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Re: varnishing jewellery

Post by Guest on 2011-01-08, 21:06

OHHHH....hhhmmm....that's the glue I use for quilling...didn't think about using it for a sealer.

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Re: varnishing jewellery

Post by Philippa on 2011-01-08, 21:24

Hi KrazeeLdy, PVA stands for 'polyvinyl acetate' (apparently!!) and it's widely used as a craft glue, but also as a sealer in the building industry. I buy mine in a home wares store.
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Re: varnishing jewellery

Post by Guest on 2011-01-08, 21:36

Hi ya Philippa...Is PVA the actual name of the product?

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Re: varnishing jewellery

Post by Philippa on 2011-01-08, 22:39

No, KrazeeLdy, I think it's just the 'generic' chemical name: Poly Vinyl Acetate (PVA)!! But I expect it's sold under many different brand names like the 'Elmers' Paula mentioned.

Enjoy your quill-laxing ... what a great term!

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Re: varnishing jewellery

Post by Guest on 2011-01-08, 22:58

Okay...I'm going to "Google" it and see what comes up! Smile
Thanks for the info!

Ha..When I ask my son what he's doing he usually says "chill-laxing" (chilling + relaxing)...so...I just changed a couple of letters

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Re: varnishing jewellery

Post by admin on 2011-01-08, 23:24

Cool play with wording Sheree!!
Philippa is right PVA is the type of glue known as white glue that dries clear. Elmers, Montee, craft glue etc are brand names for the people who bottle the glue. It is all the same PVA that is why most people refer to is as PVA rather than a brand as so many people use different brands in different countries.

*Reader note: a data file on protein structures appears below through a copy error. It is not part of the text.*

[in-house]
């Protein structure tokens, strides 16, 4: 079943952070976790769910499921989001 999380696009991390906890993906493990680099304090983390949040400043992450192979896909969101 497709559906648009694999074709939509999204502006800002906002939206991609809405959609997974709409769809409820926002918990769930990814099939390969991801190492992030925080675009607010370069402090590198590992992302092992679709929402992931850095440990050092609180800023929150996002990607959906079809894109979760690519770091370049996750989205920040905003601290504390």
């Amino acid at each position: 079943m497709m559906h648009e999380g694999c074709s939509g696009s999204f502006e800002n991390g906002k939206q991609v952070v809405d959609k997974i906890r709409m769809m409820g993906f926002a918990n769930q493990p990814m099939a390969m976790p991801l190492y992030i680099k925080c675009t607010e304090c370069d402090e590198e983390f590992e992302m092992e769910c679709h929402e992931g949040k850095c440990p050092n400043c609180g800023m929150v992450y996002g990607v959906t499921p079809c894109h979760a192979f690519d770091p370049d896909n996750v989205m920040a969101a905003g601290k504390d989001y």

Think they call it wood glue here in the hardware stores too. I suppose it would just vary in thickness depending on the use however if your glue does get a little thick, a few drops of water can fix it.
Thanks for the tip Philippa, I got a sealer but wasn't real impressed as it didn't dry very hard so I will try the combo of the two. When I read up about the African beads someone from the company who imports the beads suggested boat sealant. It made me wonder if these African ladies started with PVA due to the cost and when the charity company came along to support it, they went over to a stronger form of sealant and this is why they suggested this. Just thought that was interesting as the beads I have from over there have such a clear thick coating on them that they are hard like plastic. I have tried squashing them and given them a hard time to see how they wear but they are totally water proof and the hardest I have seen. Hubby is going to get me a tin to try that as well. If everyone chimes in with what they have tested and tried, it should give us all a good idea what sort of finishes we can get but I think Philippa, since she has made so much jewellery, sounds like the best way to go! PVA is cheap where any varnishes are much more expensive so getting the hardness from the PVA and a final coat with the varnish to water proof it sounds not only like a great finish but economical too
Karon
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Re: varnishing jewellery

Post by Carole on 2011-01-11, 06:38

Hello Everyone,
Thanks for all the suggestions for varnishing jewellery. I tried the PVA and it worked quite well but did need several coats except for the 1.5mm paper. The 3mm paper needed more work to get it into inside all the coils. I will look for the boat sealant as it may not need a lot of coats, saving time and effort. PVA glue is cheap and can be used on a variety of surfaces including fabric. (I also make cloth dolls).
Carole